Teaching Handwriting in Transitional Kindergarten
When it comes to handwriting, teaching takes a lot of patience! It is one of the most rewarding subjects for me to to teach, but I am not going to lie, it is really difficult at times. I get frustrated just like the students, and there are times when I want it to go faster. However I know that I need to spend a lot of time practicing this skill with my students so that they are successful when they go to kindergarten!
I start to teach handwriting within the first week of school. There are a lot of ways that you can do this, but the first way that I do is with a monthly name writing and self portrait. By starting this way I am hopefully having students work with letters they have already been exposed to.
I know that I work on name writing for the first few months of school. Once the students are able to confidently write their names with uppercase and lowercase letters it seems that their love for writing grows and so does their confidence!
Offer other places to work on handwriting
There are several ways that you can offer handwriting in your classroom to make your students engaged and excited. I offer a writing center in my class. If you are looking for some ways to help boost your classroom letter lessons, be sure to check out this post as well! There are some great ideas on how to make handwriting fun and engaging in your classroom!
Be sure to model the letters
I said in the beginning of this post that you need to do a lot of modeling when it comes to handwriting and that is the truth! When I am teaching handwriting the first thing that I do is ask students to put their pencils away…what?! I do that so that they can see how the letter is correctly formed and how to make it. I show them, and the practice writing the letter in the air with their finger. Then I have students practice writing the letter with their finger on the paper. I have them practice this way a way few times before the pick up their pencil and give it a go.
Whole Group Handwriting
I teach handwriting as a whole group as well. First we trace the letters with our fingers, and practice making them with our fingers. Then I ask the students to make the letters on their own. I will walk around the room as they are writing and tracing, giving them encouraging words on their progress. I also take notes on the students who might be struggling with forming the letters and this way I know what to do during our small group activities.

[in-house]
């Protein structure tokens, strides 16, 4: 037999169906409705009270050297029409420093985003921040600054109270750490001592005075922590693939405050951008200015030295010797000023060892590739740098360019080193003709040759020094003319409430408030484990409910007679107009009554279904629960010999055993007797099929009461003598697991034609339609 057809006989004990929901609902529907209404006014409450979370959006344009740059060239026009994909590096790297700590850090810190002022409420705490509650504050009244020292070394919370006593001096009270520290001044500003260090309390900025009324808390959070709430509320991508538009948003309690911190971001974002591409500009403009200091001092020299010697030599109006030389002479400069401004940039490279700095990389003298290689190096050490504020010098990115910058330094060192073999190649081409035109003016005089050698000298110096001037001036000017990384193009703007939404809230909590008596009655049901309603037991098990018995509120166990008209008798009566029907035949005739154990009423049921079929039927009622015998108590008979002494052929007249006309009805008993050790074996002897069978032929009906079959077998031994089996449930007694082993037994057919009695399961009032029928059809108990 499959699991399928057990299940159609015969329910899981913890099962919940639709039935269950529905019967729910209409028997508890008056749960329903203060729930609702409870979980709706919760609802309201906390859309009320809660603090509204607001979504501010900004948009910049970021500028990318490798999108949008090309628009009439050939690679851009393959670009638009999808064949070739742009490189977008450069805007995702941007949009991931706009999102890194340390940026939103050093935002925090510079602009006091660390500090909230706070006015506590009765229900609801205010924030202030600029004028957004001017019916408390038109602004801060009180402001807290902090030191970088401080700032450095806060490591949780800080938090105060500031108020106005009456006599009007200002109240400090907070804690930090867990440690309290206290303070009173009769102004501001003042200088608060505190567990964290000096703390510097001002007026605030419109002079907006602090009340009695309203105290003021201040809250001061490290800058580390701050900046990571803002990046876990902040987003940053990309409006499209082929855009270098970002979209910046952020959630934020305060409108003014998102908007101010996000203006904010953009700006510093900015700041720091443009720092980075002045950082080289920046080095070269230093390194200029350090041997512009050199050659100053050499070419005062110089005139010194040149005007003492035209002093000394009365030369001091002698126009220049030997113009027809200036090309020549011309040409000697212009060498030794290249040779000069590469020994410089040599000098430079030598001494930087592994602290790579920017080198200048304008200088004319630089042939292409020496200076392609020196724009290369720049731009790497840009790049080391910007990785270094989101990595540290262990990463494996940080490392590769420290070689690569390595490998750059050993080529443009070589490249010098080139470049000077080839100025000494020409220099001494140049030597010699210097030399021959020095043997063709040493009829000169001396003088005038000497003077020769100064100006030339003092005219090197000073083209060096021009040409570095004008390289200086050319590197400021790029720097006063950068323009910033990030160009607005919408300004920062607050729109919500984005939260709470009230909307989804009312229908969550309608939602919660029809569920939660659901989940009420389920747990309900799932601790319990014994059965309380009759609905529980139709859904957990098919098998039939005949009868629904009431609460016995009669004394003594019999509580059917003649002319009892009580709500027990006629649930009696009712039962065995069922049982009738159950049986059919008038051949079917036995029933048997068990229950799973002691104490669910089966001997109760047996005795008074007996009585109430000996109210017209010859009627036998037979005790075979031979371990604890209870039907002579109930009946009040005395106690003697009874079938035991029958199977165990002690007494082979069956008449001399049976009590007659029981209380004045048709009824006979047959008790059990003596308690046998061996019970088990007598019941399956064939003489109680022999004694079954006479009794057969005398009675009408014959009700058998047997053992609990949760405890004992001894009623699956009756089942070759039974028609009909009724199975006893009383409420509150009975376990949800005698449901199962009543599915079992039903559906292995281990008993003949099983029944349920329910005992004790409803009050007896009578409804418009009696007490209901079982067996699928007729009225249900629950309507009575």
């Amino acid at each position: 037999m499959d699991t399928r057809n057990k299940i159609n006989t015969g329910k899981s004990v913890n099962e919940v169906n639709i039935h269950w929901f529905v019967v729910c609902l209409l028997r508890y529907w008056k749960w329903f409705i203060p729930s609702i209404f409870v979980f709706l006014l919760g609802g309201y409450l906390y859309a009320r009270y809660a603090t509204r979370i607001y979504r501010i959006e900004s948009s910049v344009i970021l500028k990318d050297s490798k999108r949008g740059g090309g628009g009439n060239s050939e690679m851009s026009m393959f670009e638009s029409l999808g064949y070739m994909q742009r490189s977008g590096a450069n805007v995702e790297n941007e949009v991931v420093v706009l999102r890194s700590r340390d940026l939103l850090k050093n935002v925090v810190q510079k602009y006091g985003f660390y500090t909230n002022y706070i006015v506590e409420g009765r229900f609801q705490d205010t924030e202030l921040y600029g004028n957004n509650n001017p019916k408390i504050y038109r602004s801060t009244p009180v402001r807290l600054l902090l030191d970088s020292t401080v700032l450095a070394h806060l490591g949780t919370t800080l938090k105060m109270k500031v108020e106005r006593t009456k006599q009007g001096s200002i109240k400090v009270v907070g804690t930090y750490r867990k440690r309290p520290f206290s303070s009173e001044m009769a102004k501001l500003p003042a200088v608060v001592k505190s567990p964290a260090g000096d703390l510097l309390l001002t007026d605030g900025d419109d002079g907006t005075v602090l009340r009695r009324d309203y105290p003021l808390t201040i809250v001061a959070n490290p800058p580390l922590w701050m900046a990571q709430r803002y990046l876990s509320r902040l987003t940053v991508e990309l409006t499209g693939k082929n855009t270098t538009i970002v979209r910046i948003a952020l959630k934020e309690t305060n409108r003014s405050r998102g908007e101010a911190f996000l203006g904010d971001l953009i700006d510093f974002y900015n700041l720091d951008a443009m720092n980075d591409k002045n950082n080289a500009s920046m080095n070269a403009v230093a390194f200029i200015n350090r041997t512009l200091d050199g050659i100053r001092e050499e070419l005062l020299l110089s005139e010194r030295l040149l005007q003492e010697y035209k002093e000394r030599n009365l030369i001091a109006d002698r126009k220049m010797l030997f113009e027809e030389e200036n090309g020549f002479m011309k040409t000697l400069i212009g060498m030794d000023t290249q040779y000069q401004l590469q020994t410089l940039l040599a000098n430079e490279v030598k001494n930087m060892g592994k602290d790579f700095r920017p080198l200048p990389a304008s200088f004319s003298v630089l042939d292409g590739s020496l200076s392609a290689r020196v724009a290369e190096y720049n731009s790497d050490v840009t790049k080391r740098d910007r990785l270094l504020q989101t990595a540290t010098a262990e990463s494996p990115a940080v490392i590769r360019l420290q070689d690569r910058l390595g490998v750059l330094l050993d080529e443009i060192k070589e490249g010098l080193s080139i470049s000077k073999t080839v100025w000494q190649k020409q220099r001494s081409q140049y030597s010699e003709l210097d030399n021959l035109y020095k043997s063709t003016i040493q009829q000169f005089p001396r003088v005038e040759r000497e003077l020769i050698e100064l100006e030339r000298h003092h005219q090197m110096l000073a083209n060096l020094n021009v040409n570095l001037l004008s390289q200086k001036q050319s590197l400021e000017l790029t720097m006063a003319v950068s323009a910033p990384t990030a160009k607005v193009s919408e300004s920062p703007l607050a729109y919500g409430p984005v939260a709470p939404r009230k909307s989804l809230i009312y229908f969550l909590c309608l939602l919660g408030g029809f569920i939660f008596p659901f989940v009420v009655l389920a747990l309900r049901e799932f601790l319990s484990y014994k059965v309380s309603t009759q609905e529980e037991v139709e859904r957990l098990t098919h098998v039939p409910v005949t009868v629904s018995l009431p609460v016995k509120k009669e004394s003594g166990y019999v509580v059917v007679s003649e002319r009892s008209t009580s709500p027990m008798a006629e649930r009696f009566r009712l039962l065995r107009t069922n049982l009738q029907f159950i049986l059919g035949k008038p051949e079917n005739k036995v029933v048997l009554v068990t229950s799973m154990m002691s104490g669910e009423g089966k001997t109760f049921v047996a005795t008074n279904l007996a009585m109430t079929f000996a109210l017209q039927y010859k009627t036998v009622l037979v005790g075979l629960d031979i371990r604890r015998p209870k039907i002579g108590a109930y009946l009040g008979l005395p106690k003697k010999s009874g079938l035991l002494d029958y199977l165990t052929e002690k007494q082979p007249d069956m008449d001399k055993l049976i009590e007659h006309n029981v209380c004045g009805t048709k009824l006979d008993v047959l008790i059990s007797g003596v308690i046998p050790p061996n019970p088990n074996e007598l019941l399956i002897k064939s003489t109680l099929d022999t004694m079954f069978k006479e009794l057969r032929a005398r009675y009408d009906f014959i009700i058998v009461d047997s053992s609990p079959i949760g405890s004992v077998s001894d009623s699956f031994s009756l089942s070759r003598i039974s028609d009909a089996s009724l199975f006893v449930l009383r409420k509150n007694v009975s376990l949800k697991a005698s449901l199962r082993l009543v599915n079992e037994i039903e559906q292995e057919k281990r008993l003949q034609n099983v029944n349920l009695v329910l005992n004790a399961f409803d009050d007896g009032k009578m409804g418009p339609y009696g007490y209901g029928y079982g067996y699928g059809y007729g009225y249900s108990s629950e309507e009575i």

Small Group Handwriting
If you offer small group to your students then this is a great time to work on their handwriting. I will have students come over to my small group and we will work on forming the letters together. I will often have a tracing page they can work with. We talk about forming the letters at the top and where we need to go (down) when writing. I try to do a handwriting small group at least 2 times a week so that students can get a lot of practice.
If you have students struggling with handwriting…
- Have students work on their fine motor skills. -using play doh will help strengthen their hands making it easier for them to form letters.
- Use a highlighter to write the letters for the students and have them trace. It is a lot easier to trace over solid lines than it is to see all the dots!
Tips for successful handwriting in the classroom:
- Have them try again and again. It is okay for them to need to trace and write the letters several times before they do it correctly. Remember that they need to form the letters starting at the top so it is okay to be strict on letter formation.
- Always have students start at the top! Trust me, you want them to start formation the correct way, it is a lot harder to undo incorrect formation!
- Even though I start with their names, when it comes to letter drills I always do a letter every 3 04 days. Do not overwhelm them. I also try to stick with letters that are formed the same way,
I love teaching handwriting and think that the students really benefit from learning early. I would love to know what you do for handwriting in your classroom so let me know! Send me an email at firstname.lastname@example.org